Renewed Mask Orders Begin Now In St. Louis, St. Louis County
People in St. Louis and St. Louis County are now required to wear masks in all indoor public spaces to protect against the coronavirus, as a new joint health order goes into effect.
The order applies to everyone 5 and older. It carves out exemptions for those with disabilities and anyone who is eating or drinking in restaurants and bars. People who are alone inside a private office or separate interior space don’t have to wear a face covering. Unlike earlier orders, it does not include exceptions for people who have received the COVID-19 vaccine.
Page and Jones, both Democrats, are implementing mask requirements as cases in the St. Louis region rise and the delta variant of the coronavirus has become dominant across Missouri.
“Even if you aren’t concerned for yourself, think about the people in your life and in our region who need to be protected from this virus,” St. Louis Mayor Tishaura Jones said. “We came together once to protect each other, and I am confident we can do so again.”
Vaccination rates in the region are too low to keep the virus from spreading, particularly in neighborhoods with a high percentage of Black residents, who make up a majority of new cases in the region, Jones said.
County officials want to keep the mandate in place until case numbers decrease or vaccination rates go up, County Executive Sam Page said.
On June 1, the county recorded 40 new coronavirus cases in St. Louis County, he said. Nearly two months later, on Saturday, the county tallied 218 new coronavirus cases.
Page acknowledged that for vaccinated people, the new rules may “feel like punishment for doing the right thing.”
But “these numbers are too alarming to ignore,” Page said. “Masks have become a symbol of a political divide in our country, but they’re not a bridge too far, as some might say. Rather, they put the virus in the slow lane and give us time to get more people vaccinated.”
Adjusting to the return of mask rules
Some people in the region took the renewed mask mandate in stride.
Maurice Warner, of north St. Louis County, said he is relieved that officials have reinstated the mandate. Even without the it, Warner has continued to wear a mask in public spaces.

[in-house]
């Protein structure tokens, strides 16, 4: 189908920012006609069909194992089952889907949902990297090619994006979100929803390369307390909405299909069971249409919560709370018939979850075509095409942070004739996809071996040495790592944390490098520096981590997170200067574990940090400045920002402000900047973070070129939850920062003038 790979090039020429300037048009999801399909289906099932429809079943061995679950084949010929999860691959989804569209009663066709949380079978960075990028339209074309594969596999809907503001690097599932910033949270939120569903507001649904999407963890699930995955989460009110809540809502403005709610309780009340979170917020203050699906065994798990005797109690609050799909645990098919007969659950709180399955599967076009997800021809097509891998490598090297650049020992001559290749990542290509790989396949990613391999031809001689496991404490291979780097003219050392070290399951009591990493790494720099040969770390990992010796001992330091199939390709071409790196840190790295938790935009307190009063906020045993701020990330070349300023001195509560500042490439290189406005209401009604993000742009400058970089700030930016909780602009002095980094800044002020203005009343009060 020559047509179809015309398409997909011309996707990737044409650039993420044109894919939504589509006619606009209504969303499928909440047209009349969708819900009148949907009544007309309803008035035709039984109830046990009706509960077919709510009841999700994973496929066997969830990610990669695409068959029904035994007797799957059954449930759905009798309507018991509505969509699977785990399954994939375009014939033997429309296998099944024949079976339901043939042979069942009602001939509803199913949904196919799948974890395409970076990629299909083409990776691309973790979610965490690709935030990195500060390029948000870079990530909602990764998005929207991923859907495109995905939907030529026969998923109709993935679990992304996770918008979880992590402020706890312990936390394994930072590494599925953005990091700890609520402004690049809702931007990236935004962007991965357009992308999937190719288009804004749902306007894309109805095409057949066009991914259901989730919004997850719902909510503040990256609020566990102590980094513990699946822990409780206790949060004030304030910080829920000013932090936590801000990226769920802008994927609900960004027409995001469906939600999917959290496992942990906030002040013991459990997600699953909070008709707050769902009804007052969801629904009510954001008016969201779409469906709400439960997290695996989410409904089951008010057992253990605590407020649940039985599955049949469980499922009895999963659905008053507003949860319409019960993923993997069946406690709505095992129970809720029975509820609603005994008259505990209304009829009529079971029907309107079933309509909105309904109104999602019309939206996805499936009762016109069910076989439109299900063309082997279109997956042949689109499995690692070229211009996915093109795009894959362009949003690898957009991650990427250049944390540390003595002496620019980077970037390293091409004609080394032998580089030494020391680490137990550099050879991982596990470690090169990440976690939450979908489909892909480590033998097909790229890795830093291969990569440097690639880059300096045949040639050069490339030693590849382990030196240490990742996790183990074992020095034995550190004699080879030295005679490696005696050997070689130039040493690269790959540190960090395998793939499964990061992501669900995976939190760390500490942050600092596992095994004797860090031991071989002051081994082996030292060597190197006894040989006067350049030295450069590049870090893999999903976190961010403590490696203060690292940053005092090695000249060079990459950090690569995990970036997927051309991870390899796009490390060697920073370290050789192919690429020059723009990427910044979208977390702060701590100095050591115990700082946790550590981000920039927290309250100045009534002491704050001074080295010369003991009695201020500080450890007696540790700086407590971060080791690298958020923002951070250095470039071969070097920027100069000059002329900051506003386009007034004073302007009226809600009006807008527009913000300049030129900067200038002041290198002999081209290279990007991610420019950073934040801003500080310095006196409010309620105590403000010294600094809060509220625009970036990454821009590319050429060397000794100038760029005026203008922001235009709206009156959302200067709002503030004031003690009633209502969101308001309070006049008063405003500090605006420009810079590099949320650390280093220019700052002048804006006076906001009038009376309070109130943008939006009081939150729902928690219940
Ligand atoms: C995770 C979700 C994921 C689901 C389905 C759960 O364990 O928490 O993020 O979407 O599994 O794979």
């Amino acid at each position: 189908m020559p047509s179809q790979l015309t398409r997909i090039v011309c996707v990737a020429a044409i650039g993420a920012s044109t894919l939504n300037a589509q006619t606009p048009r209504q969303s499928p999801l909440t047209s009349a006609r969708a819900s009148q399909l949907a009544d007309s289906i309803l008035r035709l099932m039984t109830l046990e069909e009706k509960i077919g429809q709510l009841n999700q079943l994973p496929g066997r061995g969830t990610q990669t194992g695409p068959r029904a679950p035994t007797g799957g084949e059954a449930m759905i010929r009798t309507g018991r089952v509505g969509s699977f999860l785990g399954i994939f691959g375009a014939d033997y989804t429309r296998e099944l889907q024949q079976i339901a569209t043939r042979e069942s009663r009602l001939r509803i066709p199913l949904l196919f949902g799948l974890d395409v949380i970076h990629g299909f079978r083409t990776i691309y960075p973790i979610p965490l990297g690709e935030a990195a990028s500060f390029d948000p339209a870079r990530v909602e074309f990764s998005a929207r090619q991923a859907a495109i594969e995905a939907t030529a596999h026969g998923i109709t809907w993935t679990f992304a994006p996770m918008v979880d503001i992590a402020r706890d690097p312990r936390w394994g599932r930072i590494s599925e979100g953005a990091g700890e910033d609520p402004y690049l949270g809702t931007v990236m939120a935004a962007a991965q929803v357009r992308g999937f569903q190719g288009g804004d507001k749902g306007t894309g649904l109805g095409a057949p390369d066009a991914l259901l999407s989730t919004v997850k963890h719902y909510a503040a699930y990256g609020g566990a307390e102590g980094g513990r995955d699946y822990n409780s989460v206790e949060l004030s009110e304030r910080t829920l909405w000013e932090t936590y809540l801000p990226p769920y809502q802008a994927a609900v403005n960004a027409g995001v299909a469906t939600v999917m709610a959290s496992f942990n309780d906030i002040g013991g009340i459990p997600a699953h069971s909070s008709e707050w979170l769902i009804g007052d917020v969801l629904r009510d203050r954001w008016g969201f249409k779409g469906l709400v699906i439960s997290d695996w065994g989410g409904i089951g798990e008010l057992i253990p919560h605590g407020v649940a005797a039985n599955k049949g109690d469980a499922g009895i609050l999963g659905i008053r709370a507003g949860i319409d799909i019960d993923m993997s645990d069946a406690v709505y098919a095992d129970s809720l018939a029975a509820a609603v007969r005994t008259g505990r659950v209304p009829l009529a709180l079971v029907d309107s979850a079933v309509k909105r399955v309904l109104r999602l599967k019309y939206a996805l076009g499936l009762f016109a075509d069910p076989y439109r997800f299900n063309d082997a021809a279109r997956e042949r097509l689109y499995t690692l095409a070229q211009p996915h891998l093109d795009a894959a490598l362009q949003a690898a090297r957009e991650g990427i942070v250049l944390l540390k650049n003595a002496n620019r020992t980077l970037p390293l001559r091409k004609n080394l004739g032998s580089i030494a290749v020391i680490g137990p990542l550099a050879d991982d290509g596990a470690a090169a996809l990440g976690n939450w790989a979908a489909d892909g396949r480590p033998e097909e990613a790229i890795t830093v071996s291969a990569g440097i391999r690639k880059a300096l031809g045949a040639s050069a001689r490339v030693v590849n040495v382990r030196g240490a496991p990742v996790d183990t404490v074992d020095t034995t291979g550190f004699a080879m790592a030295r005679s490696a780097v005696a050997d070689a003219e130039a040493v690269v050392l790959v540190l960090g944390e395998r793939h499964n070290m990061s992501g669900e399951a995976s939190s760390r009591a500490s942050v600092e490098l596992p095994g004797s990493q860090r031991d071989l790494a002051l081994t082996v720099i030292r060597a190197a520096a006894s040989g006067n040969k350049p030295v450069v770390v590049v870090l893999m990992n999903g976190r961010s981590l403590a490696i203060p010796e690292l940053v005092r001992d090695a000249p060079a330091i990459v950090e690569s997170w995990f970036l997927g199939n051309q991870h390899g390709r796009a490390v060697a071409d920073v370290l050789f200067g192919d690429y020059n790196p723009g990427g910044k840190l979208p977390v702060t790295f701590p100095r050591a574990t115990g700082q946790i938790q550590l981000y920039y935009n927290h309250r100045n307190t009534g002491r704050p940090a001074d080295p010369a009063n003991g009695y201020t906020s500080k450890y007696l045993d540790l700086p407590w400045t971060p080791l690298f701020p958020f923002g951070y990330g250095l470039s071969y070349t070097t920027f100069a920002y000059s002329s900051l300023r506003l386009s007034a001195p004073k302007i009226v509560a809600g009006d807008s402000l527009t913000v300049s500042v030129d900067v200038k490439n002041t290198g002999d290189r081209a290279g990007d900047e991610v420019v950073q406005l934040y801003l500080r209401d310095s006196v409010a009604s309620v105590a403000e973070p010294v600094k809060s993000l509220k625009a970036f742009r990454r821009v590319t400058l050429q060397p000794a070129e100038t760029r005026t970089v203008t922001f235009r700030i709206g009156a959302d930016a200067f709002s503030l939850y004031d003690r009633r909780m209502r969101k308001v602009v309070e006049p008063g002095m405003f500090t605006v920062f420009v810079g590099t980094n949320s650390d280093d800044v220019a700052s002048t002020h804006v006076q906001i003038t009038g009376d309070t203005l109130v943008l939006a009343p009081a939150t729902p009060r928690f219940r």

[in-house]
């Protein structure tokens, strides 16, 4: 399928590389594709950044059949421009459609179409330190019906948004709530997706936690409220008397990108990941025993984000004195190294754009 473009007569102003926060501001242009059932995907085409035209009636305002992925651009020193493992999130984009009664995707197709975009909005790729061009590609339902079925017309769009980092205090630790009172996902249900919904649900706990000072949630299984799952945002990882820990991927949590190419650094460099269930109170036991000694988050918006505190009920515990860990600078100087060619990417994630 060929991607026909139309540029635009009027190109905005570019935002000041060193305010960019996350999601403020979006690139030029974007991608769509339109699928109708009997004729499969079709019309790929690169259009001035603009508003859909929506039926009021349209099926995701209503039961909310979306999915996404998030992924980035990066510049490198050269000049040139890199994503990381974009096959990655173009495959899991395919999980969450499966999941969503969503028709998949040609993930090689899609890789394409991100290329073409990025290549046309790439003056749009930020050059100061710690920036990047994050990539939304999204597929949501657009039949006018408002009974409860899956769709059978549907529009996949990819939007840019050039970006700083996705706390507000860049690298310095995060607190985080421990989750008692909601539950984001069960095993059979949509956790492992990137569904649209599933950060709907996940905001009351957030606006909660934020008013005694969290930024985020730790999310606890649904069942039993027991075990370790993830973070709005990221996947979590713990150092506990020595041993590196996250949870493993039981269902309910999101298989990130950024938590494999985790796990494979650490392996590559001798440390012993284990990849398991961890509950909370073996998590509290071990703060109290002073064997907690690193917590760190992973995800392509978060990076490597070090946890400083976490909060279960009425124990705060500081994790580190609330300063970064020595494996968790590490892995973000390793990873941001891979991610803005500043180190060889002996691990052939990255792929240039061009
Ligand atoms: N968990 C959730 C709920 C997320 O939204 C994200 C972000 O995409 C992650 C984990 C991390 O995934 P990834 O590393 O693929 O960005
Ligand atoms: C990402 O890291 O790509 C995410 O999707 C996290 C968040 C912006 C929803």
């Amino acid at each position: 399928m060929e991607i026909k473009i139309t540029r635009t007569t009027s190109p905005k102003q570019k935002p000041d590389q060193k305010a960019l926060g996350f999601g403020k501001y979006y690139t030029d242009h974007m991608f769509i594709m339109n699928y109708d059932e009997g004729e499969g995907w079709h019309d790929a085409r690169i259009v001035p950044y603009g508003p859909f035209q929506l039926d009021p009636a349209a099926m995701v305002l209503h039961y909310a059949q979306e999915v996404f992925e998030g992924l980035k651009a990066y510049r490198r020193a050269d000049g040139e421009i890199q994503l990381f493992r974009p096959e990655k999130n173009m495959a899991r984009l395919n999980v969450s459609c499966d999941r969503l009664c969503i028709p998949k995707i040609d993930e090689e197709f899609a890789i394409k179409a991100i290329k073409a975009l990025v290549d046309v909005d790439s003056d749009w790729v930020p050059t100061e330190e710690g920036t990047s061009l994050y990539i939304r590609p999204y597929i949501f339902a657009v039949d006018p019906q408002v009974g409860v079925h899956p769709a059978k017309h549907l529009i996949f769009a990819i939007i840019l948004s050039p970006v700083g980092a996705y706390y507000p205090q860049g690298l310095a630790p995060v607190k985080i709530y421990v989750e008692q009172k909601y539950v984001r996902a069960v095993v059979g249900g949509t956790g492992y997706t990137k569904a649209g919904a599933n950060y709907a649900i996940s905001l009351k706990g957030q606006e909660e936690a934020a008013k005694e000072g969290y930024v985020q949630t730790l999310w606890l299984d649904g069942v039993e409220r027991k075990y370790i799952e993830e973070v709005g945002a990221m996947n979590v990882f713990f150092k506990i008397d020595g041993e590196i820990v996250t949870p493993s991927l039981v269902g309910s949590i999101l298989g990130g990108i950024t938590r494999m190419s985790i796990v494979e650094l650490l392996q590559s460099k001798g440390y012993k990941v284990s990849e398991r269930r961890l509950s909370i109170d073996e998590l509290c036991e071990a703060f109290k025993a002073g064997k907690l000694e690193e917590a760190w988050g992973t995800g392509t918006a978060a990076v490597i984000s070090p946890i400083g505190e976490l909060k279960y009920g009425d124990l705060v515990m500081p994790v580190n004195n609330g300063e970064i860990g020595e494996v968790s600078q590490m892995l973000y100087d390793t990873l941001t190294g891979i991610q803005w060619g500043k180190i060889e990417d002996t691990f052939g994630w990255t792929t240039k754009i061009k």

“I prefer to wear it,” he said. “That’s my preference because you still have the pandemic going on. Since the delta variant is pretty bad and easy to spread, I think it’s best for everyone.”
Meaghan Moeller, who owns the Clayton lifestyle store Lusso, said she’s prepared for another mask mandate but disheartened that one is necessary.
“I think people are just a little disappointed and frustrated. I just wish people would get vaccinated so we can move forward as a community,” said Moeller, who is worried about protecting her children, who cannot yet get vaccinated.
Moeller said her customers followed the previous mask mandate. But this time around, she worries it may be more difficult to enforce.
“People have so gladly gone mask-free. It could be a little bit of a struggle,” Moeller said.
Julia Richardson, of University City, said she’s more than willing to wear a mask when she works out at Wellbridge Athletic Club in downtown Clayton — even if it’s slightly uncomfortable.
“You would wear a hat out in the sun, you would wear shoes to protect your feet,” Richardson said. “Why not wear a mask to protect yourself from a pathogen in the air?”
She hopes people follow the mask mandate to speed up the community’s recovery.
“Hopefully we can gain some normalcy here, and we won’t have to be so afraid of coming out and socializing in the gym,” Richardson said.
St. Louis and St. Louis County officials are among the first in the nation to impose a renewed masking requirement as case numbers increase again.
The state is at the epicenter of the latest spike in cases. Missouri, Arkansas, Florida and Louisiana have the highest rates of new cases in the country.
In the spring, the federal Centers for Disease Control and Prevention released guidance saying vaccinated people could resume most activities mask-free.
However, some federal health officials have come out in favor of a return to masking. A former U.S. surgeon general last week told NPR reporters that vaccinations and masking were both vital to keeping the delta variant from spreading more and encouraged the CDC to revise its guidance.
Local mandates draw objections from local, state leaders
Other state and local politicians pointed out that city and county officials put the new rule in place with no feedback from the city’s Board of Aldermen or members of the County Council.
A statewide law that went into effect in June limits the ability of local executives to put such restrictions in place, said County Council member Tim Fitch, a Republican.
“The conversation we’ll have tomorrow night is ‘Does the county executive have the authority to issue these mandates?' The answer is legally and clearly that he does not,” Fitch said, referring to the council’s meeting Tuesday. “Come to us and ask for our support and let us decide.”
Renewing mask mandates when the vaccine is available “erodes public trust,” Republican Gov. Mike Parson wrote on Twitter.
“These policies that don’t consider vaccination status, reduce the incentive of getting the vaccine and undermine its integrity,” Parson wrote. “The vaccine is how we rid ourselves of COVID-19, not mask mandates that ignore common sense.”
Fitch and other County Council members have asked Page and Dr. Faisal Khan, the county's health director, to appear at Tuesday’s meeting to discuss the new rule.
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